6 February 2012 1 of 2


DILI, DILI DISTRICT, TIMOR-LESTE

 


TIMOR-LESTE REPTILE & AMPHIBIAN SURVEY
PHASE VI: THE EMBASSY

Our final field day was completed but not our final day in Timor-Leste. The morning and early afternoon of the 6th were taken up with final photography and preparation of specimens, personal packing and sorting and packing of field kit for storage in the shipping container at the Timor Lodge Hotel, pending Phase VII in June 2012.

The laboratory side of things produced a few interesting surprises. Several of the skinks from the Meleotegi were found to have parasite burdens and these were excised, photographed and preserved for later identification. The ectoparasites are usually ticks and several skinks (Carlia and Eremiascincus) were found to be carrying them in places where they could not easily be dislodged by the lizard itself, such as the axil of the arm. So common is this form of parasitic relationship that many lizards even possess armpits into which the ticks secrete themselves, thereby reducing the abrasion to the lizard's scales by continual rubbing against the parasite when running. Other ticks were less discerning, being found buried head-first under ventral scales and gorged with lizard blood.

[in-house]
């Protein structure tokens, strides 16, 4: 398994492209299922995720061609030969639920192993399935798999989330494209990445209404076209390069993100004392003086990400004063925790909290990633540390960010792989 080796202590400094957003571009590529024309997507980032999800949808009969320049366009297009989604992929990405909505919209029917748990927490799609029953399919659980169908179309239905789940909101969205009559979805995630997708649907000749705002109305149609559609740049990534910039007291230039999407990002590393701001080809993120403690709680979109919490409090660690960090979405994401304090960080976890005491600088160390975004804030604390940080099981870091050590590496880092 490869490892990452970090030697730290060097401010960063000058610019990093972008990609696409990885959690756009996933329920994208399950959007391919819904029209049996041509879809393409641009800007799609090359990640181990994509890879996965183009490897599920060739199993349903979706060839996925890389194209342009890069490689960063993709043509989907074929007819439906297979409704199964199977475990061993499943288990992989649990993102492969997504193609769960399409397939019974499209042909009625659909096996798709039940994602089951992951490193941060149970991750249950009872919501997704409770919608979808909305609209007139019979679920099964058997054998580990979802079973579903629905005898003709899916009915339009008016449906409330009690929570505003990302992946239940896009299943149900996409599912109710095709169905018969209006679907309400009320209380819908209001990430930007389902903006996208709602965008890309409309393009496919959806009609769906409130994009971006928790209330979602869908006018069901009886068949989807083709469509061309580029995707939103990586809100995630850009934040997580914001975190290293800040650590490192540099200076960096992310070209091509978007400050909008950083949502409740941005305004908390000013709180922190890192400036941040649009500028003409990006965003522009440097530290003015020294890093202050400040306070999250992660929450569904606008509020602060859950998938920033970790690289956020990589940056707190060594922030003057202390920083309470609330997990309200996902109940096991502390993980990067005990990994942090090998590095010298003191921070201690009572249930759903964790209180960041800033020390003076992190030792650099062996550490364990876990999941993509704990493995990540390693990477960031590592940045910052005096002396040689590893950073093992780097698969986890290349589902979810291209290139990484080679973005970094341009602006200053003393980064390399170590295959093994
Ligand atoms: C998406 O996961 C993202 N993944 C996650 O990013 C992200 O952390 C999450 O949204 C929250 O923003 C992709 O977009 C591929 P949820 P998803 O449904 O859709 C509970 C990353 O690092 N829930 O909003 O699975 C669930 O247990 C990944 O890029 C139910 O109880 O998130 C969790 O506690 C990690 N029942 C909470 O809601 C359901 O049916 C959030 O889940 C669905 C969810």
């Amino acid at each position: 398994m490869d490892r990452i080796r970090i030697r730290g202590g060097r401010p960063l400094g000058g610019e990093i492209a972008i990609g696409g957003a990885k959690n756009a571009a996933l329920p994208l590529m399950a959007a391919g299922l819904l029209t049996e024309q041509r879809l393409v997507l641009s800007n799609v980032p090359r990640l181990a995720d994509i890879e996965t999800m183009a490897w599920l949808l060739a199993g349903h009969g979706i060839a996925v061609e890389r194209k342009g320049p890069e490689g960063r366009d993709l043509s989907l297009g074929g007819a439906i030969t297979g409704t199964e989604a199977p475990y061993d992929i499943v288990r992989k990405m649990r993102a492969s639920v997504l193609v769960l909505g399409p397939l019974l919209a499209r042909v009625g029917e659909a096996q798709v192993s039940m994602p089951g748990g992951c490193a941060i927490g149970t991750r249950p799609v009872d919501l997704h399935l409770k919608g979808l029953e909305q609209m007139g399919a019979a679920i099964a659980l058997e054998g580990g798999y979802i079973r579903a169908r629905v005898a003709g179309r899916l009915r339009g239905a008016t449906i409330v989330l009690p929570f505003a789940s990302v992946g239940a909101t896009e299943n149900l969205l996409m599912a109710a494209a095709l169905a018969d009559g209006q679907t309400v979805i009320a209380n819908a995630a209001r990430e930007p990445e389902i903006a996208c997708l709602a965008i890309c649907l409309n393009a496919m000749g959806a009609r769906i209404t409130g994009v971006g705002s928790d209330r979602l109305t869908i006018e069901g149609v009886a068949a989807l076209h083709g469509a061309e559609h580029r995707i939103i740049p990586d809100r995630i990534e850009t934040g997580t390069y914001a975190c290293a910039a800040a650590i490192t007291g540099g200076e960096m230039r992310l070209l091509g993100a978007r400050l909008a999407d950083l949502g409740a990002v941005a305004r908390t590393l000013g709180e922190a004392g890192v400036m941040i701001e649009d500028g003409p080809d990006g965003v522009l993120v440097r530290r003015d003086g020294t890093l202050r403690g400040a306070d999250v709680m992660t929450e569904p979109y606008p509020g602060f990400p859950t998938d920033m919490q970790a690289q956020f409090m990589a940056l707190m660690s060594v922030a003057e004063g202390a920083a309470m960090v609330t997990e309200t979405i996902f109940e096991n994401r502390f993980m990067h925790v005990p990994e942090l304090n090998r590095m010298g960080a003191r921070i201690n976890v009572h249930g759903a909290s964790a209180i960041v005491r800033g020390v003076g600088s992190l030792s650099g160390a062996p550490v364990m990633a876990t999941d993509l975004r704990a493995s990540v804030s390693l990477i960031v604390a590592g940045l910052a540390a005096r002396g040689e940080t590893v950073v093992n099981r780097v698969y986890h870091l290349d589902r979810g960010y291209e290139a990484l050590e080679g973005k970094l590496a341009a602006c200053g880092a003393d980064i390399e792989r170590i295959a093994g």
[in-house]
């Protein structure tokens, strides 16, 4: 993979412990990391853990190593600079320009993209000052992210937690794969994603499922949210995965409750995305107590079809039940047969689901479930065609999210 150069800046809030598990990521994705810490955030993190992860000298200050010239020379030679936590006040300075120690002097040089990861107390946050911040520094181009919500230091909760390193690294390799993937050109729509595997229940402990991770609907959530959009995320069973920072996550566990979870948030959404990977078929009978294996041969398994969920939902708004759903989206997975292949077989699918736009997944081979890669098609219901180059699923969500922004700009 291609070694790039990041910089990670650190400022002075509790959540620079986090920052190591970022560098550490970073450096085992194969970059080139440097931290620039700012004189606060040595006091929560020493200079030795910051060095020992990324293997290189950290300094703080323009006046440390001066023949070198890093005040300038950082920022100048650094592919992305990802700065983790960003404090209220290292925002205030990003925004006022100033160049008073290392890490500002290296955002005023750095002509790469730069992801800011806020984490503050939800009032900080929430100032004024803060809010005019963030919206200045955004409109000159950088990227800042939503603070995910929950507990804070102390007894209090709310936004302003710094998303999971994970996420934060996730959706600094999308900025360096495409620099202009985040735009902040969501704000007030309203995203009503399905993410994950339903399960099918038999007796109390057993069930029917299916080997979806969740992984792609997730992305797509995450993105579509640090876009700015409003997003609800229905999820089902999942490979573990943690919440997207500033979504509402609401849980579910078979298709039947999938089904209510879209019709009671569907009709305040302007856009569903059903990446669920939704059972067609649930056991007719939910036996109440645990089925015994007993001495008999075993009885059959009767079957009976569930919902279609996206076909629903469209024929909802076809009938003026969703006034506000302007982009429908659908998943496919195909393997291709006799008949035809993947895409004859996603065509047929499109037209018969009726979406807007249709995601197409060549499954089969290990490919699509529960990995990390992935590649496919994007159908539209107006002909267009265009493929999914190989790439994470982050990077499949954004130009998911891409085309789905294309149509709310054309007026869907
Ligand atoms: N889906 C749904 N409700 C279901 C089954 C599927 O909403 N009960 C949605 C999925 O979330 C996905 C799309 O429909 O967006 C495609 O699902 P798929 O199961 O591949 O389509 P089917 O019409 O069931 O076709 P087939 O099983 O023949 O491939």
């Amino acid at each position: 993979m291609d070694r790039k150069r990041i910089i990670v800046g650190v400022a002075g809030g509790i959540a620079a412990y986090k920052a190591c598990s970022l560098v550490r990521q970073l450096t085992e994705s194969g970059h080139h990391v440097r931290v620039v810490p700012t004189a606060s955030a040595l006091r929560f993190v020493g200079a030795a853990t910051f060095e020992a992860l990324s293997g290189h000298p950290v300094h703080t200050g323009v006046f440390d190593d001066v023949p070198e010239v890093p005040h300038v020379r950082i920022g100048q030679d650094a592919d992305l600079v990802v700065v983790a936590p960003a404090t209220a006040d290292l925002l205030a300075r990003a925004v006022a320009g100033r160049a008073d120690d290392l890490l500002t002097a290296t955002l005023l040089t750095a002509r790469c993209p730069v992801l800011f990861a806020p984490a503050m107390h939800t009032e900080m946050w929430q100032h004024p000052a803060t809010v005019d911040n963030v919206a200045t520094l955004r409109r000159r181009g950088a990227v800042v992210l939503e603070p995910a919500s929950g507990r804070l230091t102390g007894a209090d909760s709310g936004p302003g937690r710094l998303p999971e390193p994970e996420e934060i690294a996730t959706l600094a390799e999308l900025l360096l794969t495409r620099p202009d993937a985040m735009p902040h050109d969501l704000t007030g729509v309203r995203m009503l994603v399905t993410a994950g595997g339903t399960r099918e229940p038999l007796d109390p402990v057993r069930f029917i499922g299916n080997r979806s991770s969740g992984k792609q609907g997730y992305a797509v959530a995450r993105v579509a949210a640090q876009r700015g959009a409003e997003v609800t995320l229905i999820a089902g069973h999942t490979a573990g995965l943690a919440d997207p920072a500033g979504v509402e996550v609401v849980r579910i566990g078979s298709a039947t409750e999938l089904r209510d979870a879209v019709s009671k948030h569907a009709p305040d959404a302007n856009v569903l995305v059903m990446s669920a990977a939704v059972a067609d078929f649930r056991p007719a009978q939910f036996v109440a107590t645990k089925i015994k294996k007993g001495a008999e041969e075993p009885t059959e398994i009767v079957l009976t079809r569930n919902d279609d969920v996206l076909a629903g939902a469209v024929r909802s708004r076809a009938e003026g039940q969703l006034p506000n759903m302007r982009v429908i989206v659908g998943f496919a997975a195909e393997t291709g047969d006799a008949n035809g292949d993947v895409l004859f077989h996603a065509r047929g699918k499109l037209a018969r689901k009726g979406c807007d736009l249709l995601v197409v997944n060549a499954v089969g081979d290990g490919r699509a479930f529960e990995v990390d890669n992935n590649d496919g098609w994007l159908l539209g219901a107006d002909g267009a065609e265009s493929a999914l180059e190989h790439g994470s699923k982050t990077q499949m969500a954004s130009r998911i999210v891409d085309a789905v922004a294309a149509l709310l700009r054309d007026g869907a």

The other parasites found were more interesting endoparasites. Once four-fingered skink (Carlia) had a curious protrusion in its flank and when investigated this 'bump' was caused not by broken ribs but by two large and still living nematode roundworms, each longer than the lizard itself. Whether these worms had found themselves in the wrong host or whether they were relying on their host being devoured by some other species so that they might continue their parasitic lifestyle is uncertain, but either way the parasites ended up being fixed for the attention of a nematode parasitologist.

All these critters were interesting subjects to be recorded with the Canon MP-E 65mm macro lens.

 

Ectoparasitic tick (Acari) on Four-fingered skink Carlia sp.
Endoparasitic roundworm (Nematoda) in Four-fingered skink Carlia sp.

 


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